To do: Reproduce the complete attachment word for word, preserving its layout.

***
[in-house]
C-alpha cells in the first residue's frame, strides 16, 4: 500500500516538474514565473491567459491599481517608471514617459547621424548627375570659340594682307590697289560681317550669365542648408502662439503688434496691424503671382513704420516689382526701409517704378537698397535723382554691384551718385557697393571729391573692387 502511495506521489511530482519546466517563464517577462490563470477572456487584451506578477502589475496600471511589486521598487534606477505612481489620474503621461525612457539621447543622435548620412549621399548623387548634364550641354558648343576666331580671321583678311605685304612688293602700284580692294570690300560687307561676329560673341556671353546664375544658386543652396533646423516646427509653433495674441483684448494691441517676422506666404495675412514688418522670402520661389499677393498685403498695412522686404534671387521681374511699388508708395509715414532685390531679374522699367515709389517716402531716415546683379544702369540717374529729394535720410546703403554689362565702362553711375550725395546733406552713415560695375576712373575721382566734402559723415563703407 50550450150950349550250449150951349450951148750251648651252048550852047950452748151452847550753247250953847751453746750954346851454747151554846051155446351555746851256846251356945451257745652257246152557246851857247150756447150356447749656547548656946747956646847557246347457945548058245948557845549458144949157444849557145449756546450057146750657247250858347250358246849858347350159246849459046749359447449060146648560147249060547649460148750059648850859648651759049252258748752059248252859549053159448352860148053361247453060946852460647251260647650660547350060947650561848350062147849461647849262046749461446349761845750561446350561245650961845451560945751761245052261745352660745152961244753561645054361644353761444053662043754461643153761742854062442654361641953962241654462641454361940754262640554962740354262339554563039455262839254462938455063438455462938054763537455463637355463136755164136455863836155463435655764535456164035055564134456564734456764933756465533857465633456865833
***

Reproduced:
[in-house]
C-alpha cells in the first residue's frame, strides 16, 4: 500500500516538474514565473491567459491599481517608471514617459547621424548627375570659340594682307590697289560681317550669365542648408502662439503688434496691424503671382513704420516689382526701409517704378537698397535723382554691384551718385557697393571729391573692387 502511495506521489511530482519546466517563464517577462490563470477572456487584451506578477502589475496600471511589486521598487534606477505612481489620474503621461525612457539621447543622435548620412549621399548623387548634364550641354558648343576666331580671321583678311605685304612688293602700284580692294570690300560687307561676329560673341556671353546664375544658386543652396533646423516646427509653433495674441483684448494691441517676422506666404495675412514688418522670402520661389499677393498685403498695412522686404534671387521681374511699388508708395509715414532685390531679374522699367515709389517716402531716415546683379544702369540717374529729394535720410546703403554689362565702362553711375550725395546733406552713415560695375576712373575721382566734402559723415563703407 50550450150950349550250449150951349450951148750251648651252048550852047950452748151452847550753247250953847751453746750954346851454747151554846051155446351555746851256846251356945451257745652257246152557246851857247150756447150356447749656547548656946747956646847557246347457945548058245948557845549458144949157444849557145449756546450057146750657247250858347250358246849858347350159246849459046749359447449060146648560147249060547649460148750059648850859648651759049252258748752059248252859549053159448352860148053361247453060946852460647251260647650660547350060947650561848350062147849461647849262046749461446349761845750561446350561245650961845451560945751761245052261745352660745152961244753561645054361644353761444053662043754461643153761742854062442654361641953962241654462641454361940754262640554962740354262339554563039455262839254462938455063438455462938054763537455463637355463136755164136455863836155463435655764535456164035055564134456564734456764933756465533857465633456865833